The Prospects

The combine counts for all 330 prospects. For all college underclassmen, that is players who have left college early to declare for the NFL draft without playing their senior season, it is a first-time chance for teams to get times and measurements down on paper. In other words, does the speed and strength that shows up in pads on gameday, correlate with a time run in the 40-yard dash or height reached in the vertical jump? If it does, then happy days. If not, then back to the tape for coaches to see what they might have missed in initial evaluations.

It does not matter whether it is a QB prospect who has been advised not to throw until their college pro day, or an injured player who can only interview with teams and not participate in any drills such as Myles Jack, linebacker who was drafted in the 2nd round last year by Jacksonville. The combination of data from the medicals, interviews and drills themselves will lead to some teams madly falling in love with a prospect and hoping they are there to be drafted in April or some team finding fault in a part of the data, which cements a split from them on their board. As the character, Detective Lester Freamon from the TV series ‘The Wire,’ says, “all the pieces matter” and they will next week in Indianapolis. The Combine truly does offer all prospects the chance to emerge from the combine as a possible draft winner or draft loser, whether they like it or not.

The Fans

For us the fans, the access we get and coverage of the combine via shows its popularity and importance in the overall NFL calendar. I can give my take on why I will be sitting with various devices next week watching drills and updates through the live streaming provided by as I have for the past few years. It is that the Combine keeps me connected to the prospect of next season, making it feel like it isn’t seven months away. The ability to focus in on the performance of future players I see mocked to my team (for my sins, it is Washington) in all the mock drafts I scour over each week, helps me feel like a scout setting my team’s draft board. It gives me opportunity to take the publicised data plus insights from experts like a Mike Mayock or Bucky Brooks of or a Mel Kiper or Todd McShay of ESPN and create my own 32 team first round mock draft as well as mock players I really want my team to draft through all seven rounds of the draft. Being connected in such a way through the coverage only adds to my experience as a fan of the game in all areas.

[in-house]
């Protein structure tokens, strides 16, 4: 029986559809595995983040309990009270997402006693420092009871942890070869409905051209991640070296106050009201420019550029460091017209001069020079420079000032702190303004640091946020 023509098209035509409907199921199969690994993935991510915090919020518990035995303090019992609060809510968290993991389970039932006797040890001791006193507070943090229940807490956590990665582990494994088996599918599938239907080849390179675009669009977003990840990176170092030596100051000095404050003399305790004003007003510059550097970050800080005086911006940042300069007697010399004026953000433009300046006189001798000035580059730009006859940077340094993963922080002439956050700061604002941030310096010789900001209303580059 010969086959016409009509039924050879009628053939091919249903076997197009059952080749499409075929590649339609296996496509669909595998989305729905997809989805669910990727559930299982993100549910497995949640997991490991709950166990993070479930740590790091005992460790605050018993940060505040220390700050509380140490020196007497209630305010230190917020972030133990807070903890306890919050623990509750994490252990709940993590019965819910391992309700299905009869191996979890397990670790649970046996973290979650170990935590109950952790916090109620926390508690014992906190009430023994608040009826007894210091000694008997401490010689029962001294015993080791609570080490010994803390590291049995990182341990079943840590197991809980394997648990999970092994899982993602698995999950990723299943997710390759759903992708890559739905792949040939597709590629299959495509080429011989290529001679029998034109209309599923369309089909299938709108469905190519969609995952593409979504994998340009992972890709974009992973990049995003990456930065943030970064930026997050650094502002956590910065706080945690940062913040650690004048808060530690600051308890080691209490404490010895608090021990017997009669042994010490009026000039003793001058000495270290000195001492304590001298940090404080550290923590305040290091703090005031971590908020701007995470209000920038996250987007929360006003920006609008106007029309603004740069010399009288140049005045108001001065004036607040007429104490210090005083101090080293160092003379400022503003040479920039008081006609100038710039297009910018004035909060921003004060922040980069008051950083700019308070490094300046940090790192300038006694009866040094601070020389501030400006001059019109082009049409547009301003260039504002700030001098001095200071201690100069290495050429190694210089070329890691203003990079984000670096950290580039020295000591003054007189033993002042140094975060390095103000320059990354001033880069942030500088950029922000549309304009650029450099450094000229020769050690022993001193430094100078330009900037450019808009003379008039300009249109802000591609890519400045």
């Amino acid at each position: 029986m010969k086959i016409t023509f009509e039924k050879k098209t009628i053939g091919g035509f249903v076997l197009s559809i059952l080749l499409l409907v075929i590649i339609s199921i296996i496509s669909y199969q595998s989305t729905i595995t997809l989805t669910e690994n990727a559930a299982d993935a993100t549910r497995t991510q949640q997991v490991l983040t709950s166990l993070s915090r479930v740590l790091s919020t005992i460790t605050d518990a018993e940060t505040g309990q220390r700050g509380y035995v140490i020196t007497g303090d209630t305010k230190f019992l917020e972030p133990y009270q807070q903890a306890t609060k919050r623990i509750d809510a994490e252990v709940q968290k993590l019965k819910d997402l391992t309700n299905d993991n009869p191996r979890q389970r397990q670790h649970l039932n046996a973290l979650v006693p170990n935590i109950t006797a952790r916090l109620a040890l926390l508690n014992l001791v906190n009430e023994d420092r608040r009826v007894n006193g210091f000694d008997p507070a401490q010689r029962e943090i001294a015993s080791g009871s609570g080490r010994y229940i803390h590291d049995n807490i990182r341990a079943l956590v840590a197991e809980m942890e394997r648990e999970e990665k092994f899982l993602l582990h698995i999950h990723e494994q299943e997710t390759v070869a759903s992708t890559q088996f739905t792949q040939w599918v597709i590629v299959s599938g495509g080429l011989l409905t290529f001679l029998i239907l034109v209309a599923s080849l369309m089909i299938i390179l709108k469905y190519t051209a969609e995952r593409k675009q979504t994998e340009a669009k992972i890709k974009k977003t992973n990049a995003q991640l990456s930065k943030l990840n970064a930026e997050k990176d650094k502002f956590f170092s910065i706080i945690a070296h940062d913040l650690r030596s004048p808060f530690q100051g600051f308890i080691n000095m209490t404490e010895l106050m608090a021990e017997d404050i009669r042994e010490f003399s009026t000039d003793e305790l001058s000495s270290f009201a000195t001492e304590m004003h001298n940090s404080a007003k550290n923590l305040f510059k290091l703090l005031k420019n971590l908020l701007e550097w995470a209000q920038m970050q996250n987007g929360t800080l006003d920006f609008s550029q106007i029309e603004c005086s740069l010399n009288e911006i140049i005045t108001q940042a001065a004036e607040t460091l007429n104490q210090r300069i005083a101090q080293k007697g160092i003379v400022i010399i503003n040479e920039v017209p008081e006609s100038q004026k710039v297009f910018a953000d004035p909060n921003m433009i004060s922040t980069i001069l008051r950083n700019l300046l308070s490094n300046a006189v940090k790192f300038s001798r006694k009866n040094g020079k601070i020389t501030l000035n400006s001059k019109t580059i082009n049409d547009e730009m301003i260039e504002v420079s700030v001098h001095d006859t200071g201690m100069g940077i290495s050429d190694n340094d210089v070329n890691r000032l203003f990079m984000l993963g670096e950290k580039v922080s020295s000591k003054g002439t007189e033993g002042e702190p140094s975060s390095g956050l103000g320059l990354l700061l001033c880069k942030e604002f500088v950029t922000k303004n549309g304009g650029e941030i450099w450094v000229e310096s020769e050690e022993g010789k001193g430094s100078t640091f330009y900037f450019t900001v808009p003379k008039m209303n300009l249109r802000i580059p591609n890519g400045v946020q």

It may be cheesy but right now being honest with myself, I don’t care for the loose hips of a defensive back, the kick and slide of an offensive lineman, the bend and burst of a pass rusher or the soft hands of a wideout. What am I hoping for is that Scott McCloughan, Washington GM and his team leave Indianapolis on March 6th, humming Ed Sheeran’s song in their heads after falling in love with what I want, which is the shape of a 300 plus pound run stuffing defensive line machine that can stop Ezekiel Elliott of the Dallas Cowboys dead in his tracks next season and many more after that. So, who do you want your team to fall in love with next week?


Photo copyright: MMQB – Sports Illustrated